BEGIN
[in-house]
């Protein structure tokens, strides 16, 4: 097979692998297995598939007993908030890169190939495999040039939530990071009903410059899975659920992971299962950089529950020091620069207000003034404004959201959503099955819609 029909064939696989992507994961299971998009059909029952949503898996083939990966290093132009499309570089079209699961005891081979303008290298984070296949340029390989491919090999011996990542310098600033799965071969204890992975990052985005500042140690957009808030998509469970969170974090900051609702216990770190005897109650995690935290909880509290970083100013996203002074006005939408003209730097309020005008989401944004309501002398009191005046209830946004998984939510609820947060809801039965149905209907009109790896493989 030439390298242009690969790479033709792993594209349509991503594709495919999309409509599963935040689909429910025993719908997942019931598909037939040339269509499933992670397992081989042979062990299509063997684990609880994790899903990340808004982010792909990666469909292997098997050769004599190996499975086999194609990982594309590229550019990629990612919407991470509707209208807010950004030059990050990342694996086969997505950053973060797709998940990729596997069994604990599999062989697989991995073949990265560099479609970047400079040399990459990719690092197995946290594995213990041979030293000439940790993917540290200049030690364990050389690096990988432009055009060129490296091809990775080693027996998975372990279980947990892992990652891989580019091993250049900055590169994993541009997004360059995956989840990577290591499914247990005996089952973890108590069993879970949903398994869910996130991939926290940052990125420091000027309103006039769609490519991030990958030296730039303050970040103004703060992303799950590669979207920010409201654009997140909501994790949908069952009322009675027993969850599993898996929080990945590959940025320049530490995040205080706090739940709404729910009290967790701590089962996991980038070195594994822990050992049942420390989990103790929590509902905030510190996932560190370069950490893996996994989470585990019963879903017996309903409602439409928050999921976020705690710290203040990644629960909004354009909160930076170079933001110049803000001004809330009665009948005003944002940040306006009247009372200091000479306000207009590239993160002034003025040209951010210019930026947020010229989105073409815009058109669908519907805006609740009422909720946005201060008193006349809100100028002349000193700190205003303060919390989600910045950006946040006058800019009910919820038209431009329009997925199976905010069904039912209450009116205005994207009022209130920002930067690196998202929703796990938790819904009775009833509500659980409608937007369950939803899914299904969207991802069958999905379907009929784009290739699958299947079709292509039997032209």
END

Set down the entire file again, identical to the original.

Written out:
[in-house]
């Protein structure tokens, strides 16, 4: 097979692998297995598939007993908030890169190939495999040039939530990071009903410059899975659920992971299962950089529950020091620069207000003034404004959201959503099955819609 029909064939696989992507994961299971998009059909029952949503898996083939990966290093132009499309570089079209699961005891081979303008290298984070296949340029390989491919090999011996990542310098600033799965071969204890992975990052985005500042140690957009808030998509469970969170974090900051609702216990770190005897109650995690935290909880509290970083100013996203002074006005939408003209730097309020005008989401944004309501002398009191005046209830946004998984939510609820947060809801039965149905209907009109790896493989 030439390298242009690969790479033709792993594209349509991503594709495919999309409509599963935040689909429910025993719908997942019931598909037939040339269509499933992670397992081989042979062990299509063997684990609880994790899903990340808004982010792909990666469909292997098997050769004599190996499975086999194609990982594309590229550019990629990612919407991470509707209208807010950004030059990050990342694996086969997505950053973060797709998940990729596997069994604990599999062989697989991995073949990265560099479609970047400079040399990459990719690092197995946290594995213990041979030293000439940790993917540290200049030690364990050389690096990988432009055009060129490296091809990775080693027996998975372990279980947990892992990652891989580019091993250049900055590169994993541009997004360059995956989840990577290591499914247990005996089952973890108590069993879970949903398994869910996130991939926290940052990125420091000027309103006039769609490519991030990958030296730039303050970040103004703060992303799950590669979207920010409201654009997140909501994790949908069952009322009675027993969850599993898996929080990945590959940025320049530490995040205080706090739940709404729910009290967790701590089962996991980038070195594994822990050992049942420390989990103790929590509902905030510190996932560190370069950490893996996994989470585990019963879903017996309903409602439409928050999921976020705690710290203040990644629960909004354009909160930076170079933001110049803000001004809330009665009948005003944002940040306006009247009372200091000479306000207009590239993160002034003025040209951010210019930026947020010229989105073409815009058109669908519907805006609740009422909720946005201060008193006349809100100028002349000193700190205003303060919390989600910045950006946040006058800019009910919820038209431009329009997925199976905010069904039912209450009116205005994207009022209130920002930067690196998202929703796990938790819904009775009833509500659980409608937007369950939803899914299904969207991802069958999905379907009929784009290739699958299947079709292509039997032209």